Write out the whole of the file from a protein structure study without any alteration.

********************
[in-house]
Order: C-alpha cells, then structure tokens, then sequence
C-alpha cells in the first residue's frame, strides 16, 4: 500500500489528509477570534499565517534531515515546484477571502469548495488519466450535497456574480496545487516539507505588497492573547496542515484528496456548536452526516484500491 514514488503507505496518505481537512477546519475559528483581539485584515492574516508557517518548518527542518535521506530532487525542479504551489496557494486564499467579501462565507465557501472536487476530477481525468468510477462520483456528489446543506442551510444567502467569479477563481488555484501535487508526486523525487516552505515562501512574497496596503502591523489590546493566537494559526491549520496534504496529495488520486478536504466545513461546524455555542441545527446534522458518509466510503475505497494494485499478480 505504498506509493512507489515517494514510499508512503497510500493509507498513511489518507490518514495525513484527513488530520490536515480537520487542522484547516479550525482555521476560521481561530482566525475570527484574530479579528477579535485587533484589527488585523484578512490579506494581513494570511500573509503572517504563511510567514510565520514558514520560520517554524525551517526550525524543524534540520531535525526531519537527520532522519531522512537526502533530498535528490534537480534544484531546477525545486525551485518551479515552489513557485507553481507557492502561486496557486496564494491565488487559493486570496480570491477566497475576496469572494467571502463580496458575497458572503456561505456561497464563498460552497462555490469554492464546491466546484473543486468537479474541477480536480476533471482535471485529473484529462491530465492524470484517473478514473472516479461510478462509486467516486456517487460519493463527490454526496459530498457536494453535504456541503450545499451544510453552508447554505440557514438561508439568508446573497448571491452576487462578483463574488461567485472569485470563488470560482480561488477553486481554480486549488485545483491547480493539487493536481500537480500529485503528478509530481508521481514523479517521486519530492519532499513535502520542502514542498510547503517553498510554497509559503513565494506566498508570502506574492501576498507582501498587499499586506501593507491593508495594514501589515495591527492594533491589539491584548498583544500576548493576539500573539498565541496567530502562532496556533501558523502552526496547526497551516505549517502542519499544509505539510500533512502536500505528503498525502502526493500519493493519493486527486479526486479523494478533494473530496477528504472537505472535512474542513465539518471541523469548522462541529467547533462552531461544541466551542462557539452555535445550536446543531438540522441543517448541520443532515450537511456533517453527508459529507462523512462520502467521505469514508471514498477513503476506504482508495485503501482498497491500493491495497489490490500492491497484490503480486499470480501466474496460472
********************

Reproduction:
[in-house]
Order: C-alpha cells, then structure tokens, then sequence
C-alpha cells in the first residue's frame, strides 16, 4: 500500500489528509477570534499565517534531515515546484477571502469548495488519466450535497456574480496545487516539507505588497492573547496542515484528496456548536452526516484500491 514514488503507505496518505481537512477546519475559528483581539485584515492574516508557517518548518527542518535521506530532487525542479504551489496557494486564499467579501462565507465557501472536487476530477481525468468510477462520483456528489446543506442551510444567502467569479477563481488555484501535487508526486523525487516552505515562501512574497496596503502591523489590546493566537494559526491549520496534504496529495488520486478536504466545513461546524455555542441545527446534522458518509466510503475505497494494485499478480 505504498506509493512507489515517494514510499508512503497510500493509507498513511489518507490518514495525513484527513488530520490536515480537520487542522484547516479550525482555521476560521481561530482566525475570527484574530479579528477579535485587533484589527488585523484578512490579506494581513494570511500573509503572517504563511510567514510565520514558514520560520517554524525551517526550525524543524534540520531535525526531519537527520532522519531522512537526502533530498535528490534537480534544484531546477525545486525551485518551479515552489513557485507553481507557492502561486496557486496564494491565488487559493486570496480570491477566497475576496469572494467571502463580496458575497458572503456561505456561497464563498460552497462555490469554492464546491466546484473543486468537479474541477480536480476533471482535471485529473484529462491530465492524470484517473478514473472516479461510478462509486467516486456517487460519493463527490454526496459530498457536494453535504456541503450545499451544510453552508447554505440557514438561508439568508446573497448571491452576487462578483463574488461567485472569485470563488470560482480561488477553486481554480486549488485545483491547480493539487493536481500537480500529485503528478509530481508521481514523479517521486519530492519532499513535502520542502514542498510547503517553498510554497509559503513565494506566498508570502506574492501576498507582501498587499499586506501593507491593508495594514501589515495591527492594533491589539491584548498583544500576548493576539500573539498565541496567530502562532496556533501558523502552526496547526497551516505549517502542519499544509505539510500533512502536500505528503498525502502526493500519493493519493486527486479526486479523494478533494473530496477528504472537505472535512474542513465539518471541523469548522462541529467547533462552531461544541466551542462557539452555535445550536446543531438540522441543517448541520443532515450537511456533517453527508459529507462523512462520502467521505469514508471514498477513503476506504482508495485503501482498497491500493491495497489490490500492491497484490503480486499470480501466474496460472